The Danube River

From the Bavarian Black Forest to the Black Sea, the Danube travels around 2,800 km, making it Europe's second-longest river.

The Danube, Europe's second largest river, is the most important source of energy for VERBUND's hydropower plants in Upper Austria, Lower Austria and Vienna. It provides enormous amounts of environmentally friendly electricity from sustainable water power. The manifold use of the Danube means growing responsibility for us humans today: On the one hand, with the aid of the Danube we want to intelligently and cleanly satisfy the energy appetite of our modern lifestyle, and on the other, we want to infringe as little as possible on the Danube in order to preserve its natural beauty for coming generations.

The Danube covers our basic electricity needs

In our Danube power plants, such as Melk or Ybbs-Persenbeug, the constantly flowing river propels the turbines. The so-called run-of-river power plants cover our basic electricity needs. They cannot store the water, but rather are dependent on the amount of water flowing through. The water volume and hydraulic head are the essential factors in determining the energy yield of a run-of-river plant. If too little or too much water is flowing through the Danube, than all or most turbines stand still.

Lifeline, waterway, ecosystem and leisure area

The Danube is a lifeline for hundreds of thousands of people, is a waterway for shipping, and with its shores and backlands, it forms a unique ecosystem. Many residents and tourists spend their leisure time here. This is why VERBUND has stepped up its investments in the environment in the Danube area. In the past years we have established many new biotopes to help maintain biodiversity. In the next few years we will construct more fish by-passes, to make it easier for fish to detour around the power plants. And incidentally, at the hydraulic power stations we remove vast amounts of floating refuse and waste from the Danube – in Lower Austria alone around 3,000 tonnes annually, from tree trunks to plastic bottles to wrecked cars.

Current information on the Danube water levels

Information about inflows and flood warnings on the Danube and its tributaries can be found on the sites of the Water Level News Service Bavaria and the Offices of the Upper and Lower Austrian Provincial Government:

Water Level News Service Bavaria

Hydrographic Service Upper Austria

Water Level Information Lower Austria

What do power plants do in the event of flooding?

Danube power plants and flooding

Due to heavy precipitation along the entire northern edge of the Alps, a century flood wave rushed through the Danube valley, causing widespread damage. The Eferdinger Basin, which does not have any flood protection, was hit by a flood such as occurs statistically only every 250 years. The water masses surpassed even the amount from the century flood of 1954. And yet, the high water levels of 1954 were not reached.

In the event of flooding, Danube power plants do not have any means of holding water back. Power plants do help regulate the water level in accordance with officially specified guidelines, the Weir Operating Regulations. The main goal is to protect the dams and the people who live behind them.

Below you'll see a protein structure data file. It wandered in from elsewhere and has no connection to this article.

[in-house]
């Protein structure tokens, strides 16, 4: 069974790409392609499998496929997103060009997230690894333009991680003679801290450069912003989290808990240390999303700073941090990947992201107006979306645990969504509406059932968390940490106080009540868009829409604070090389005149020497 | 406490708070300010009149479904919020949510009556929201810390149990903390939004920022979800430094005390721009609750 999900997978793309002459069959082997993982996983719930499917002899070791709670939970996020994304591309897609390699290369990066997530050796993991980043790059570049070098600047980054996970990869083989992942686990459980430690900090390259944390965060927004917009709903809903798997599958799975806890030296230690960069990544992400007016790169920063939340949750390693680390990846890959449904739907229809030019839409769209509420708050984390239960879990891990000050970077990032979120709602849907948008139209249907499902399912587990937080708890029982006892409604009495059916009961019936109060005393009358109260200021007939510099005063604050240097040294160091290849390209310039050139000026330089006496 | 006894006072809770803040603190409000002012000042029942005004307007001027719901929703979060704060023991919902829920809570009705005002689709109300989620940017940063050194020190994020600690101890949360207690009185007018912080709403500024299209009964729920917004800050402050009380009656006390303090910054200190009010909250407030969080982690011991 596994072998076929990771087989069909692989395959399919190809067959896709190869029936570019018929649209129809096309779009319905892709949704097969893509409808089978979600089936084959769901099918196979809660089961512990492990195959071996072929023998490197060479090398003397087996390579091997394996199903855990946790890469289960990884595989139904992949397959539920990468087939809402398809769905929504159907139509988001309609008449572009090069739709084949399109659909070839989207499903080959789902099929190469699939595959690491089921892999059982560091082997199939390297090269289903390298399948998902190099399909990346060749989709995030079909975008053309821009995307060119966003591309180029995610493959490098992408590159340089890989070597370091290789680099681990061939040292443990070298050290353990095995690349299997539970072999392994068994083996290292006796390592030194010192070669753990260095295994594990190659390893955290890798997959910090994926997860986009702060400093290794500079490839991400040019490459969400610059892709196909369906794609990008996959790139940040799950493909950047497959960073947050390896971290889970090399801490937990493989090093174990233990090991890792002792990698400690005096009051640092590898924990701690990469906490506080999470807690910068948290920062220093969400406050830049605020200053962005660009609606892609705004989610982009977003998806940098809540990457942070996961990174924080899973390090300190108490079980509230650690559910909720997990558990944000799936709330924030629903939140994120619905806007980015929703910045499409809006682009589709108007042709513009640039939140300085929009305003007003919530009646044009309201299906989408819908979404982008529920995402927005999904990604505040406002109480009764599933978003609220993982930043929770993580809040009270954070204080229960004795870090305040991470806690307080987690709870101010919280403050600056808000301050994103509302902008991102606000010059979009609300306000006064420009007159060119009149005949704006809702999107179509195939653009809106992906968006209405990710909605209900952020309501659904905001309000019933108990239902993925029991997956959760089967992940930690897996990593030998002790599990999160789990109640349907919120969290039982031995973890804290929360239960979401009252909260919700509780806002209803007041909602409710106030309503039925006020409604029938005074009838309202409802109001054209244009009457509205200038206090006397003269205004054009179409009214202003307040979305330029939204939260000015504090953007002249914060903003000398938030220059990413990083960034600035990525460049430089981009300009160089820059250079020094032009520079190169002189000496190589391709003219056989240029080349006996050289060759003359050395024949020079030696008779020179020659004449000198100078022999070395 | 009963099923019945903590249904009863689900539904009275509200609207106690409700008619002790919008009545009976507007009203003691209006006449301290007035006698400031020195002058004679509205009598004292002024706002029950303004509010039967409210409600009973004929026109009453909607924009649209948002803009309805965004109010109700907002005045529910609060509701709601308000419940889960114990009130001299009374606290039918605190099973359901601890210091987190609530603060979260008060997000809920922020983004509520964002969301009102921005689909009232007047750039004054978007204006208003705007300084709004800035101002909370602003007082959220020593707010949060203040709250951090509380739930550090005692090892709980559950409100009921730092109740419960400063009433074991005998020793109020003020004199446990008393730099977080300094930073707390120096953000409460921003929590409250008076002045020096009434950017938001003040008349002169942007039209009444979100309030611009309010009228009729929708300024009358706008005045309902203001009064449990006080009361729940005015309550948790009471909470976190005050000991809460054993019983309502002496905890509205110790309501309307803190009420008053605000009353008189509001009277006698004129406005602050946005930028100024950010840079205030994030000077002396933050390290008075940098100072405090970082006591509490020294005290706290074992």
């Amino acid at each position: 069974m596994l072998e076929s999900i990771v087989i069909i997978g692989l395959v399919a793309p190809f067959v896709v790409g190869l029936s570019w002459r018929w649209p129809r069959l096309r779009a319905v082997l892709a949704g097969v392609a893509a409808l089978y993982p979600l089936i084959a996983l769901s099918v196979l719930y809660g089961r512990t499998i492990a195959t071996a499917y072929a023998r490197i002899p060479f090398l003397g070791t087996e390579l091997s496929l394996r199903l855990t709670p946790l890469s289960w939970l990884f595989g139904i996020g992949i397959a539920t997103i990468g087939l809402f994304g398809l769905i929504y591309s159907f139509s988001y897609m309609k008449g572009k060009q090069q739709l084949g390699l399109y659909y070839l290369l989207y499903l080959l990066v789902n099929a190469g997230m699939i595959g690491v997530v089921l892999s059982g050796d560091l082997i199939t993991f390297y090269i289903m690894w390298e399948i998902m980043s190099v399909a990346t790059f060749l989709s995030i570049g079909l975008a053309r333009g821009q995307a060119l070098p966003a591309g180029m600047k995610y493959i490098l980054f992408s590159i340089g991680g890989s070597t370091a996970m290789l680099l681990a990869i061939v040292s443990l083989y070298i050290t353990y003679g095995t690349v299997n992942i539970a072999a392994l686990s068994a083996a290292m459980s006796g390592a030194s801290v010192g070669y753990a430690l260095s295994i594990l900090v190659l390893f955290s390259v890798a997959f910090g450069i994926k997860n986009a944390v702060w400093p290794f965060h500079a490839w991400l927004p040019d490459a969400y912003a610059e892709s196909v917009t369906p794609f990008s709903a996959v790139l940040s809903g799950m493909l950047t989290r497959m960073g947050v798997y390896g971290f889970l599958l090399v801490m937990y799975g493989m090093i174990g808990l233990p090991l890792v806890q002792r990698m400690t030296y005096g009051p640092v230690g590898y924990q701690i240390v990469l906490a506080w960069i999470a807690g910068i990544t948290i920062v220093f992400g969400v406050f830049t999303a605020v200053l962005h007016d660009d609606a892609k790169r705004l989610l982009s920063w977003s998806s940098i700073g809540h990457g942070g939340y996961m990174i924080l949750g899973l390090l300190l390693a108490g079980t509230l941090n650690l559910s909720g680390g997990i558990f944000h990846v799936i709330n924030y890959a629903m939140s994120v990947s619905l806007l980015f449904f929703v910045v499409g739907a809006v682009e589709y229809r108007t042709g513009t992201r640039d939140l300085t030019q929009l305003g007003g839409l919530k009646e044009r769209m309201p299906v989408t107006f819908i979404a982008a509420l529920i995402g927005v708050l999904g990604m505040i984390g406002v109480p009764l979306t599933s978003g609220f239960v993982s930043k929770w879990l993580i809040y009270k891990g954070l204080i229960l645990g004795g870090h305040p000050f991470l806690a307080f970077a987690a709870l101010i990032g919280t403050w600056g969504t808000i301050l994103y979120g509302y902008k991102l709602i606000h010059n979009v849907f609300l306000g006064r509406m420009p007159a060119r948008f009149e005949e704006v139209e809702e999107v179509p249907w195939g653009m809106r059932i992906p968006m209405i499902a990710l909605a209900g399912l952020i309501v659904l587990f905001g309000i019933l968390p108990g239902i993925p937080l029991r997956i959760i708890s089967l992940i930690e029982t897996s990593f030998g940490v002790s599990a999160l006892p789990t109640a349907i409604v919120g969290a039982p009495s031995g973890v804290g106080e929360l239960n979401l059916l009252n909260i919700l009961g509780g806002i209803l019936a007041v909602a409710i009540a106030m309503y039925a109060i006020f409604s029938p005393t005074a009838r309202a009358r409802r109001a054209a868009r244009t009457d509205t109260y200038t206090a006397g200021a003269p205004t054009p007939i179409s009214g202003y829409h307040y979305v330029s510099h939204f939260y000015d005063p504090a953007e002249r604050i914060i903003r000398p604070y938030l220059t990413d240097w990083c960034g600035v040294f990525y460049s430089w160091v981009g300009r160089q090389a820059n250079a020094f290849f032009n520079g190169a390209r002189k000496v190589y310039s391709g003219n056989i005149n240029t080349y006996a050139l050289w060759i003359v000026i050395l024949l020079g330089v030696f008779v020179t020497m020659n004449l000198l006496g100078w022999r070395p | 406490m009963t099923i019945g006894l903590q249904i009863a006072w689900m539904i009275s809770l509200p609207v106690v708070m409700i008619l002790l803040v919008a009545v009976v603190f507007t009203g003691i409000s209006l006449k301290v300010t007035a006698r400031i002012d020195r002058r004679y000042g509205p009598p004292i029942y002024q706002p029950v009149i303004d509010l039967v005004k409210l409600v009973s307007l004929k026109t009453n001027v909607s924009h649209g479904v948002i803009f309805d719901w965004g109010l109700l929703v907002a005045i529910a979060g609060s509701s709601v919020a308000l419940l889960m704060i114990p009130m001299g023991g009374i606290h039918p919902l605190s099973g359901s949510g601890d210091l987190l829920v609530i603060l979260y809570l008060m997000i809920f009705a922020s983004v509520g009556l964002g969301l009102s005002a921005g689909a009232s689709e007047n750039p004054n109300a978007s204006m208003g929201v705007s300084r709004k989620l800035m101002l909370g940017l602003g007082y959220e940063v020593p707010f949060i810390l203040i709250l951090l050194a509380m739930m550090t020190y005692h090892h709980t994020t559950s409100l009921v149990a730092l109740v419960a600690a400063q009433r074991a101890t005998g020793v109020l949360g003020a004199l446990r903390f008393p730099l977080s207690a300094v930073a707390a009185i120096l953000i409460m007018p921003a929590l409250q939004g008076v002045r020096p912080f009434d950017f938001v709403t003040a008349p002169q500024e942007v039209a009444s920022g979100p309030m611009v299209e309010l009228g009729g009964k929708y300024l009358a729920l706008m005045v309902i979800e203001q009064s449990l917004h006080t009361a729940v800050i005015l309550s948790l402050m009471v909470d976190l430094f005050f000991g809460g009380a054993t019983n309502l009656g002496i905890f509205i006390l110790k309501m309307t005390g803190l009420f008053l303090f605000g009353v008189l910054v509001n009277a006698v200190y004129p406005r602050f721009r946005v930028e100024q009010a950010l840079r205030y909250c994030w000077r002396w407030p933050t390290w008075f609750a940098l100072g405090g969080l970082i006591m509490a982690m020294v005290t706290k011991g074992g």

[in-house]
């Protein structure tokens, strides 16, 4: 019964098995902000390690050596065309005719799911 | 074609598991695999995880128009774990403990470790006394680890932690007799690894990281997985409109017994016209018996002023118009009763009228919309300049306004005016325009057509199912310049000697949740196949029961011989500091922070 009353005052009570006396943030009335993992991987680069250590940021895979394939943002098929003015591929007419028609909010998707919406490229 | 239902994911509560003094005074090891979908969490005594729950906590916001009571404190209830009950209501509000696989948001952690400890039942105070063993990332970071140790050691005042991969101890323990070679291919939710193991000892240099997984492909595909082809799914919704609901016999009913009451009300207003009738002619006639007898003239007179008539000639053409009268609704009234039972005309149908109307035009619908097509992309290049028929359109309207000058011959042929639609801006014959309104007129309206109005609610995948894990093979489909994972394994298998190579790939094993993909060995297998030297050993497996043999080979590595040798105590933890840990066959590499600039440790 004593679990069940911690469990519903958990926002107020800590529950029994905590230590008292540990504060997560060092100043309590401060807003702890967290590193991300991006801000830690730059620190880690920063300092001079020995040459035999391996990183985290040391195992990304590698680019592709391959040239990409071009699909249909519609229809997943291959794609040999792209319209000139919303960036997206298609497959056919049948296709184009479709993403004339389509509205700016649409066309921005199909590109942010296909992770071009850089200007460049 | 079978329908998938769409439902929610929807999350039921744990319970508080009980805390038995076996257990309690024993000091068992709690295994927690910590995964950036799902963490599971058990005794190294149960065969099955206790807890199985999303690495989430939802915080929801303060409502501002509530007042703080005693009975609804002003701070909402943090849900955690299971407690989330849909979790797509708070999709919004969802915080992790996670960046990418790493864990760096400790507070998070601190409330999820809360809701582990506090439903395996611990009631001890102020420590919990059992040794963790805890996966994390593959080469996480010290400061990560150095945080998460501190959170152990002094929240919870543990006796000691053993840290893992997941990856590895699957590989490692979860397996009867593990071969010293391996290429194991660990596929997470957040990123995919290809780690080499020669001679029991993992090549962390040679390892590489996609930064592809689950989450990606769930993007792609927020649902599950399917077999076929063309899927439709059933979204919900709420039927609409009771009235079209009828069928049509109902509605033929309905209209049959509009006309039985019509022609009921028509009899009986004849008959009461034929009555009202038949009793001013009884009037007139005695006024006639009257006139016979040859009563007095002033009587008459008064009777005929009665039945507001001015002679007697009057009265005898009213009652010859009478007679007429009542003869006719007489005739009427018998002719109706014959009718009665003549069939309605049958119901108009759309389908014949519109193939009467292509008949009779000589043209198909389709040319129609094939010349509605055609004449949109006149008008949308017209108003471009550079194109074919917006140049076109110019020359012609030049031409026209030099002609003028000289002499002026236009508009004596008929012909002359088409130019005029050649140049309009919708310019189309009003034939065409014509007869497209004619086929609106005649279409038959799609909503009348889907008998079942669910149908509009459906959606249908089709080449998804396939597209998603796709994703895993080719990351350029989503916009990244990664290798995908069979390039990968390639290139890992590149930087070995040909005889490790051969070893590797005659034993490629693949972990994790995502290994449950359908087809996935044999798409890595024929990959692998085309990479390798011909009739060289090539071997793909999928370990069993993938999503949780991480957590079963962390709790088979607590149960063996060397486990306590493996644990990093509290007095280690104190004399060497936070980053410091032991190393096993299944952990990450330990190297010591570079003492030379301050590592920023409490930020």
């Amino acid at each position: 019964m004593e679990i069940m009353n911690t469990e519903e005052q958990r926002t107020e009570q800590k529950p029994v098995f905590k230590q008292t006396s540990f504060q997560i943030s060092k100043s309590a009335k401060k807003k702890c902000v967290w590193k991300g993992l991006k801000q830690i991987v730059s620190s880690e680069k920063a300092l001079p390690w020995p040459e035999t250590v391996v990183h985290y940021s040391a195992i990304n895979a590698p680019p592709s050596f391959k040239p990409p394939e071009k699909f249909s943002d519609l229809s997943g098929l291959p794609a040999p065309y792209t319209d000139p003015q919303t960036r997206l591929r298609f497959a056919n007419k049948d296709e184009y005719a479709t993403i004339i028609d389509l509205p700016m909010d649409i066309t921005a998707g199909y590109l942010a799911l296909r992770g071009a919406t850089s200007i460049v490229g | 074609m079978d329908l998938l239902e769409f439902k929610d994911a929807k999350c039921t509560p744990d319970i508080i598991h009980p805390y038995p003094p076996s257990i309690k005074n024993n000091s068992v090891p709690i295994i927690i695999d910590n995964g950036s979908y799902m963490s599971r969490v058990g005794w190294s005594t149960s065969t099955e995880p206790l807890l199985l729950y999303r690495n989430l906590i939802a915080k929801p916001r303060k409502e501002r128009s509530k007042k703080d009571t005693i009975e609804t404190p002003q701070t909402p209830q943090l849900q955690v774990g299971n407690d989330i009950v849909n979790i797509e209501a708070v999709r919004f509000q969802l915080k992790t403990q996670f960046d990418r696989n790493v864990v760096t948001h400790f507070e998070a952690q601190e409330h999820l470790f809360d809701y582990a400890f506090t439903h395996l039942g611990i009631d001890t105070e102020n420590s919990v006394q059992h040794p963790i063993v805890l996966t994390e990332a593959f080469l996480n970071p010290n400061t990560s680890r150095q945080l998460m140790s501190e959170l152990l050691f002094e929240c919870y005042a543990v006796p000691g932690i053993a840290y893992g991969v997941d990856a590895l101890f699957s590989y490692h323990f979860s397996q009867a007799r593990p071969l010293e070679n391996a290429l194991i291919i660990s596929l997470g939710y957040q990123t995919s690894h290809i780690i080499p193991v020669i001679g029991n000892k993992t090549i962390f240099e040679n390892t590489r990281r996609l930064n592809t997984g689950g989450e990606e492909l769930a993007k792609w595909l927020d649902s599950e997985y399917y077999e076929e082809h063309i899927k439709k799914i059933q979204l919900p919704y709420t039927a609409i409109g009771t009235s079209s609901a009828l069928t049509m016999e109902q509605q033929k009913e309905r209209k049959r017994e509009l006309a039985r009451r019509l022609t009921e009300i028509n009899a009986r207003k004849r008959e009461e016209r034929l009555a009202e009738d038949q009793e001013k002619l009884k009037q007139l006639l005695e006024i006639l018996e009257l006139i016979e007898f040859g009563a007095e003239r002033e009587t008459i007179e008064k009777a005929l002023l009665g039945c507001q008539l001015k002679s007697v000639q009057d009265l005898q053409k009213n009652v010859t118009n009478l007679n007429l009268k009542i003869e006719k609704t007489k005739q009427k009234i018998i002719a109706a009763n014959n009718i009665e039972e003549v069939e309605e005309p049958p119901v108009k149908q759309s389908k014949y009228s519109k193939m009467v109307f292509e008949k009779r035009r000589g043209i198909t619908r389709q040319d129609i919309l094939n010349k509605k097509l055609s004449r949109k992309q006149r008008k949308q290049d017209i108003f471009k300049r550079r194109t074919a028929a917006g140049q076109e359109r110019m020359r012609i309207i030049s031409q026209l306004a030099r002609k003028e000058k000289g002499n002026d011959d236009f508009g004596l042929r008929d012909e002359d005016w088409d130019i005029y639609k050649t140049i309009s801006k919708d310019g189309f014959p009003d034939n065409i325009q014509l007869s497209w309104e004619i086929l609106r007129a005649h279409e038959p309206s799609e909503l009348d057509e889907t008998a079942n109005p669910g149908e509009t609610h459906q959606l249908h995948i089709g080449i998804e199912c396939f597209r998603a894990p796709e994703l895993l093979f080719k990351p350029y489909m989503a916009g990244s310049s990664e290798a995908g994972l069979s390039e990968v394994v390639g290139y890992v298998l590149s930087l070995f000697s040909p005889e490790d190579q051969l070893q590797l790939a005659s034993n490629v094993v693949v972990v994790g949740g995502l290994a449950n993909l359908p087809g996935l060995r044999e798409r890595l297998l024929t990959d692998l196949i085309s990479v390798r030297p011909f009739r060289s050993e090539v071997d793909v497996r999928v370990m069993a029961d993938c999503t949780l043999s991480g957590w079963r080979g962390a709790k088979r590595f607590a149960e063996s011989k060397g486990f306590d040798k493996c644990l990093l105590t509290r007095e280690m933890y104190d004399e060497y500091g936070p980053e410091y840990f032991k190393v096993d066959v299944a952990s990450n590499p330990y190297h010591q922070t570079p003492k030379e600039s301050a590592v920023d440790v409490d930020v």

Assessments and analyses

In the official flooding report, the Supreme Water Authority (part of the Ministry of Life) confirmed that VERBUND's personnel did everything in their power during the flood to minimise damage as much as possible.

In cooperation with the hydrographic departments of the individual provinces, the Ministry of the Environment presented a detailed analysis of the flooding in June 2013. Besides official data on the event, there is also a comparison with previous catastrophic floods.

Link: The flood in June 2013 – the hydrographic analysis

The Supreme Water Authority, the relevant authority in the Ministry of Life, confirmed in their summary of the flood that the Weir Operating Regulations were complied with.

Link: Final report of the Supreme Water Authority

In July 1954, a catastrophic Danube flood shocked the young, still occupied Austria. Back then, aid transports from all over Europe alleviated the worst needs. Contemporary media describe vast destruction, particularly in Upper Austria. The Oberösterreichischen Nachrichten newspaper lamented the loss of "50,000 hectares of fertile ground". The farm land was transformed into a "desert of mud", as the Arbeiter-Zeitung newspaper wrote; and the Linzer Volksblatt newspaper reports a "sand desert from Eferding to the Danube".

Oberösterreichische Nachrichten, 12.7.1954

Arbeiterzeitung, 21.7.1954

Linzer Volksblatt, 21.7.1954

Deliberations on how the construction of power plants should work with respect to Danube flooding governed the technicians' discussions. In the chapter "Planning, history and policies of the Danube power plants", the author Kurt Liewehr notes: "Therefore, the Donaukraftwerke AG may not safeguard flood plains through its construction projects. On the contrary, it must attach great importance to maintaining these retention areas, which are of paramount importance for collecting and holding back the flood torrents and for moderating flood peaks.""

From: The Danube as a Hydropower Route (PDF). Published by Österreichischen Donaukraftwerke AG, publishing house Alfred A. Koska Vienna, Berlin 1975.

Cleaning up after the flood

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Florian Seidl Florian Seidl

Media Spokesperson for Generation

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